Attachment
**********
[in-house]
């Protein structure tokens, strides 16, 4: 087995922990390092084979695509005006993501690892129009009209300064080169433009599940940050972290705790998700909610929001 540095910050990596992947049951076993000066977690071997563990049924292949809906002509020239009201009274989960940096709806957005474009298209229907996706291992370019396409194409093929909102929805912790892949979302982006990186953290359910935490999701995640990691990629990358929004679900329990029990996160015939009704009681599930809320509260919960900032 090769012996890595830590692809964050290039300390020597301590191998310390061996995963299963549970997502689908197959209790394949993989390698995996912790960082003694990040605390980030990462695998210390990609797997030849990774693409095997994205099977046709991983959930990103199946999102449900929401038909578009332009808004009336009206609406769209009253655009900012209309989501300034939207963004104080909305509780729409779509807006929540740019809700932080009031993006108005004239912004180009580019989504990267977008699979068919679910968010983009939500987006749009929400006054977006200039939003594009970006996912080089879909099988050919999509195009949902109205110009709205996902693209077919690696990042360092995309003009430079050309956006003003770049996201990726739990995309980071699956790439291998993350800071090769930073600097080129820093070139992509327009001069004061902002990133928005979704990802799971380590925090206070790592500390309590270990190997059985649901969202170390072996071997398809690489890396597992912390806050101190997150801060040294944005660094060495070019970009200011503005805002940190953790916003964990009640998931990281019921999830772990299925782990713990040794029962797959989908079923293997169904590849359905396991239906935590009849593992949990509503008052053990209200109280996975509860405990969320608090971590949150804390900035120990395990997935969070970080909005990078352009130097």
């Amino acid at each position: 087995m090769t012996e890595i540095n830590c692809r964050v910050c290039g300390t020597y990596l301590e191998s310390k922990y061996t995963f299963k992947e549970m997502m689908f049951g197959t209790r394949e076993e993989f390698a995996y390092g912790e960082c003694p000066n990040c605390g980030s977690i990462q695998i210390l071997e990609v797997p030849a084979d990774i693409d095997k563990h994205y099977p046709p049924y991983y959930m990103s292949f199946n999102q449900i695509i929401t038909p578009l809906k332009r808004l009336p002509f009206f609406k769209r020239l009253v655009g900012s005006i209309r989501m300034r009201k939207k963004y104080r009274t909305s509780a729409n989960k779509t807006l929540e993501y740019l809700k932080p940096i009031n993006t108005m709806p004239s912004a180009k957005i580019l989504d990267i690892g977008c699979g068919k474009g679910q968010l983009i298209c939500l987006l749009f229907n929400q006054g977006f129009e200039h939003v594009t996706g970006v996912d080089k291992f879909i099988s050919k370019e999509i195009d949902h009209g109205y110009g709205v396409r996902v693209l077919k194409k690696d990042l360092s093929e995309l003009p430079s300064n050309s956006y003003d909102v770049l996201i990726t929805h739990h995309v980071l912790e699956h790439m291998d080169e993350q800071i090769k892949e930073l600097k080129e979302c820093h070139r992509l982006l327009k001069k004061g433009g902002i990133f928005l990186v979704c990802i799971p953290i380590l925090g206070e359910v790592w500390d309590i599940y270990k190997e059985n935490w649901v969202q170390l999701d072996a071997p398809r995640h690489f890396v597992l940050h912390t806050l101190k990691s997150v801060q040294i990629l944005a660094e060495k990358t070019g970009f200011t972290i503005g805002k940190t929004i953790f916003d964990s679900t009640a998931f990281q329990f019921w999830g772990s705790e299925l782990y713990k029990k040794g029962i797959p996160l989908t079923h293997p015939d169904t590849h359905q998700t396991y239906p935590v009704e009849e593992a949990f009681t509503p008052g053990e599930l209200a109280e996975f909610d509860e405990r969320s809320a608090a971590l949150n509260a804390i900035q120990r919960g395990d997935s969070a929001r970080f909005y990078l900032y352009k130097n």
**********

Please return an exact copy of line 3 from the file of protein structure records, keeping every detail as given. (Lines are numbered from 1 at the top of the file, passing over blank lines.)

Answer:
């Amino acid at each position: 087995m090769t012996e890595i540095n830590c692809r964050v910050c290039g300390t020597y990596l301590e191998s310390k922990y061996t995963f299963k992947e549970m997502m689908f049951g197959t209790r394949e076993e993989f390698a995996y390092g912790e960082c003694p000066n990040c605390g980030s977690i990462q695998i210390l071997e990609v797997p030849a084979d990774i693409d095997k563990h994205y099977p046709p049924y991983y959930m990103s292949f199946n999102q449900i695509i929401t038909p578009l809906k332009r808004l009336p002509f009206f609406k769209r020239l009253v655009g900012s005006i209309r989501m300034r009201k939207k963004y104080r009274t909305s509780a729409n989960k779509t807006l929540e993501y740019l809700k932080p940096i009031n993006t108005m709806p004239s912004a180009k957005i580019l989504d990267i690892g977008c699979g068919k474009g679910q968010l983009i298209c939500l987006l749009f229907n929400q006054g977006f129009e200039h939003v594009t996706g970006v996912d080089k291992f879909i099988s050919k370019e999509i195009d949902h009209g109205y110009g709205v396409r996902v693209l077919k194409k690696d990042l360092s093929e995309l003009p430079s300064n050309s956006y003003d909102v770049l996201i990726t929805h739990h995309v980071l912790e699956h790439m291998d080169e993350q800071i090769k892949e930073l600097k080129e979302c820093h070139r992509l982006l327009k001069k004061g433009g902002i990133f928005l990186v979704c990802i799971p953290i380590l925090g206070e359910v790592w500390d309590i599940y270990k190997e059985n935490w649901v969202q170390l999701d072996a071997p398809r995640h690489f890396v597992l940050h912390t806050l101190k990691s997150v801060q040294i990629l944005a660094e060495k990358t070019g970009f200011t972290i503005g805002k940190t929004i953790f916003d964990s679900t009640a998931f990281q329990f019921w999830g772990s705790e299925l782990y713990k029990k040794g029962i797959p996160l989908t079923h293997p015939d169904t590849h359905q998700t396991y239906p935590v009704e009849e593992a949990f009681t509503p008052g053990e599930l209200a109280e996975f909610d509860e405990r969320s809320a608090a971590l949150n509260a804390i900035q120990r919960g395990d997935s969070a929001r970080f909005y990078l900032y352009k130097n």